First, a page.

Bridgeport, Conn., officials and the state financial review board have approved a balanced budget for fiscal 1994, two years after the city applied for municipal bankruptcy protection.
The $339 million budget, which received final approval late last week, includes $1 million for a rainy-day reserve fund and money for the hiring of 80 new police officers, city officials confirmed.
Bridgeport officials also submitted a proposed budget to the state-appointed financial review board last month, but the board rejected it because of unanswered questions and assumptions about state aid.
Since then, said Linda Savitsky, executive director of the review board, the city has been forthcoming with information. She also said state aid came in higher than expected.
"Initially, the city said they expected $10 million from the state that they would use for the hiring of new police," she said. "We thought that was a bit optimistic."
Savitsky said her fears were allayed when the state announced that $10.5 million would be available. The higher state aid is attributable to higher-than-expected revenues from the Foxwoods Casino on the Mashantucket-Pequot Indian reservation, according to Savitsky.
The $1 million reserve fund will be financed with revenues from the anticipated sale of the Bridgeport Zoo, according to Nestor Nkow. the city's senior project manager for budget and financial information.
The state oversight panel, known as the Bridgeport Financial Review Board, was established ln 1988, when the city's employment and industrial base began to shrink. The board has the power to accept or reject any financial decisions made by the city.
Savitsky said that for the first time since its creation, the review board and the city council agreed on the budget before the beginning of the fiscal year which begins on July 1.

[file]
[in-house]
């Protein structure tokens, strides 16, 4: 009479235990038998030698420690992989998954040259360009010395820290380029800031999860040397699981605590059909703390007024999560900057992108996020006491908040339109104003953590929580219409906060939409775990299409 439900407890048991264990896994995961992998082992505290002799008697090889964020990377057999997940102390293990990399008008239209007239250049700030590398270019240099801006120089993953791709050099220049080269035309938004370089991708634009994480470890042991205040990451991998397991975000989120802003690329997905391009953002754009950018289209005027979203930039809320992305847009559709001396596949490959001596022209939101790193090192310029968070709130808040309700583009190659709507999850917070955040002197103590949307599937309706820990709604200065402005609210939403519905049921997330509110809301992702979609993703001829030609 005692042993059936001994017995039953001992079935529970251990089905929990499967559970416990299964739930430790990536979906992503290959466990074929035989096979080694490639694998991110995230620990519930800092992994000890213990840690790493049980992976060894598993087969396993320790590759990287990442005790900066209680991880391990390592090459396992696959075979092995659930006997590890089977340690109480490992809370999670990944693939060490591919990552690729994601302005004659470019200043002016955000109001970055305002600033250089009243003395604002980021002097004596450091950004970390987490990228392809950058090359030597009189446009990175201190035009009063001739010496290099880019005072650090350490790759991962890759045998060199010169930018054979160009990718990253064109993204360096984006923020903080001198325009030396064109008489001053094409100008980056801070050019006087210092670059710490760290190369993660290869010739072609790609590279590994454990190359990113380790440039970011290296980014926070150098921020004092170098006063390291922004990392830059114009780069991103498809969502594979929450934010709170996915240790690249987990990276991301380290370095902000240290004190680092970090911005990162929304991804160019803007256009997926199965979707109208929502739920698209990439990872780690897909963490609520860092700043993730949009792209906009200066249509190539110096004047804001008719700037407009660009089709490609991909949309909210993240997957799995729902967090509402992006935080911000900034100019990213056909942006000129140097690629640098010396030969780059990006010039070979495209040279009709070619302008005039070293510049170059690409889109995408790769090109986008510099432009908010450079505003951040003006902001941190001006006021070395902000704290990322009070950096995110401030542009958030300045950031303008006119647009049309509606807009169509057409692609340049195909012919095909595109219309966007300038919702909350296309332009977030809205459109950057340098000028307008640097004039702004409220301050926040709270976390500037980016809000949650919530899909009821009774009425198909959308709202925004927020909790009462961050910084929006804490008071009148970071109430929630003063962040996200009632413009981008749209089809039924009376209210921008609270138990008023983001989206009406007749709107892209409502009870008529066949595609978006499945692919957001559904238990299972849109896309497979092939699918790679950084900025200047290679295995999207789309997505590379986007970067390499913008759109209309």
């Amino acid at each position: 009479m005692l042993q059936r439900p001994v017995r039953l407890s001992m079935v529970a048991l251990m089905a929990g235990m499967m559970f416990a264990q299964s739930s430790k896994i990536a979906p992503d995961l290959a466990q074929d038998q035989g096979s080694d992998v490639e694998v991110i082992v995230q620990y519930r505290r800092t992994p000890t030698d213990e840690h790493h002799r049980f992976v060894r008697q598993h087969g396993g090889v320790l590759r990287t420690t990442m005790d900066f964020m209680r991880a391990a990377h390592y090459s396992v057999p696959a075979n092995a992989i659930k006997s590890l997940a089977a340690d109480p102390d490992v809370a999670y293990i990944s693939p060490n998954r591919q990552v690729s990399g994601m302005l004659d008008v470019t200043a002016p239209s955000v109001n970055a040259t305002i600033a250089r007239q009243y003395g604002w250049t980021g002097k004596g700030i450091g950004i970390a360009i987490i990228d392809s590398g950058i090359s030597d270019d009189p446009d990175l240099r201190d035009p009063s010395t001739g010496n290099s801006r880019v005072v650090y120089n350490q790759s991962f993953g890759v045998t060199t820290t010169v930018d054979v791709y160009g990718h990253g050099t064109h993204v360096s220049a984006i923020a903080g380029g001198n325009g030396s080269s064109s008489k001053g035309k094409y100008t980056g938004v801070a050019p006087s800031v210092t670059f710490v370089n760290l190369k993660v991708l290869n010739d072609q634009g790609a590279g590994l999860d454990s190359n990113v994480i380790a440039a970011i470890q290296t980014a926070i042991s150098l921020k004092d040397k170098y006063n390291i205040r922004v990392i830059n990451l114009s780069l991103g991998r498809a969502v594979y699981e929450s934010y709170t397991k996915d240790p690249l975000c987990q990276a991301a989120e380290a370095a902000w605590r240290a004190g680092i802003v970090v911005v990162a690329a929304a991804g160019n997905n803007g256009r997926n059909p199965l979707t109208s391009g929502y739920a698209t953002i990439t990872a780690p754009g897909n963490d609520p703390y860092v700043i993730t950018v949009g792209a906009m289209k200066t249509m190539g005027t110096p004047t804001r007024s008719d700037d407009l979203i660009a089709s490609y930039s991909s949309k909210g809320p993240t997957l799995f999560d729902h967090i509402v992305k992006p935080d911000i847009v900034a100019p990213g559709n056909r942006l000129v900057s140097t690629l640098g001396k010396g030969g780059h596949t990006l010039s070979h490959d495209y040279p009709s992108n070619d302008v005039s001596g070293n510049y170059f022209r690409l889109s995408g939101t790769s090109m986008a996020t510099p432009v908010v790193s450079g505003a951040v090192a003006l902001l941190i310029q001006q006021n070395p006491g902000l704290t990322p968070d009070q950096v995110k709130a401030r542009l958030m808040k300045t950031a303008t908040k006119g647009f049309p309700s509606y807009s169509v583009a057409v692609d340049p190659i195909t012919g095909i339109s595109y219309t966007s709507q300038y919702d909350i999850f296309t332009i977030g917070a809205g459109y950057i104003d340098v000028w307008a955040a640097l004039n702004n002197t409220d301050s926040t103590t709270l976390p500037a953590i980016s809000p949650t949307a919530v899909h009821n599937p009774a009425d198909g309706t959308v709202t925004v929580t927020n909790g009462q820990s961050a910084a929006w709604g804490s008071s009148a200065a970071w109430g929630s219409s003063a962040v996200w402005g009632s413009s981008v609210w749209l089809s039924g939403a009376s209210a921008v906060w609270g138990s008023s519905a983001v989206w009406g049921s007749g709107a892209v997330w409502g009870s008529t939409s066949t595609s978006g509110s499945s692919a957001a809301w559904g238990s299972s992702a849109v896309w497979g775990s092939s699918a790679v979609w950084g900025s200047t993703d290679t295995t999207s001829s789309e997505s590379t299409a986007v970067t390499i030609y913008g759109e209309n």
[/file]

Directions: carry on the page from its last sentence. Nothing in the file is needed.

"We have seen a tremendous improvement in the cooperation between the financial board and the city," said Douglas Cutler, the undersecretary of the Connecticut Office of Policy and Management. "The mayor was faced with an $18.6 million budget deficit when he took office and now we really feel we are on the right track."
Mayor Joseph P. Ganim was unavailable yesterday, but his press spokeswoman, Jo Fox, said the mood in the city is positive.
The new budget has "no bells, no whistles, and no new taxes," she said.
The optimism about the city's present situation is a far cry from where officials were only two years ago.
For years, Bridgeport was plagued by a declining industrial base, increasing poverty and unemployment, and a low tax collection rate.
The city was at its lowest point in June 1991, when former Mayor Mary C. Moran filed for Chapter 9 municipal bankruptcy protection.
The petition was denied by the U.S. Bankruptcy Court, when it ruled that the city had not met the law's required definition of insolvency.
Ganim defeated Moran in the November 1991 election. Upon being sworn in the following January, he immediately rescinded the city's appeal of the bankruptcy.
After Moran filed for bankruptcy, the rating agencies reacted swiftly. Standard & Poor's Corp. downgraded the city to CCC from BBB and Moody's Investors Service cut its assessment to B from Ba.
Both agencies said once the specter of bankruptcy was removed, the city could begin to rebuild the confidence of the municipal marketplace.
Officials at Moody's and Standard & Poor's reported that the city had begun to turn the corner as early as last August.
Standard & Poor's upgraded the city to BB in response to Ganim's efforts to improve the city's finances and one week later, Moody's boosted the credit to Ba.
Although neither Savitsky nor Cutler said they have spoken with rating officials, recently both said they expect the city to be able to sell bonds on its own strength within the next couple of years.
"I think it will take a while for the stigma of the bankruptcy to totally fade." Cutler said. "As is the case with the future of the financial review board, we'll have to wait and see."
The city has authorization to sell $11.4 million of bonds that would be used for mostly school improvements. Those bonds would be secured by a special, temporary state backing.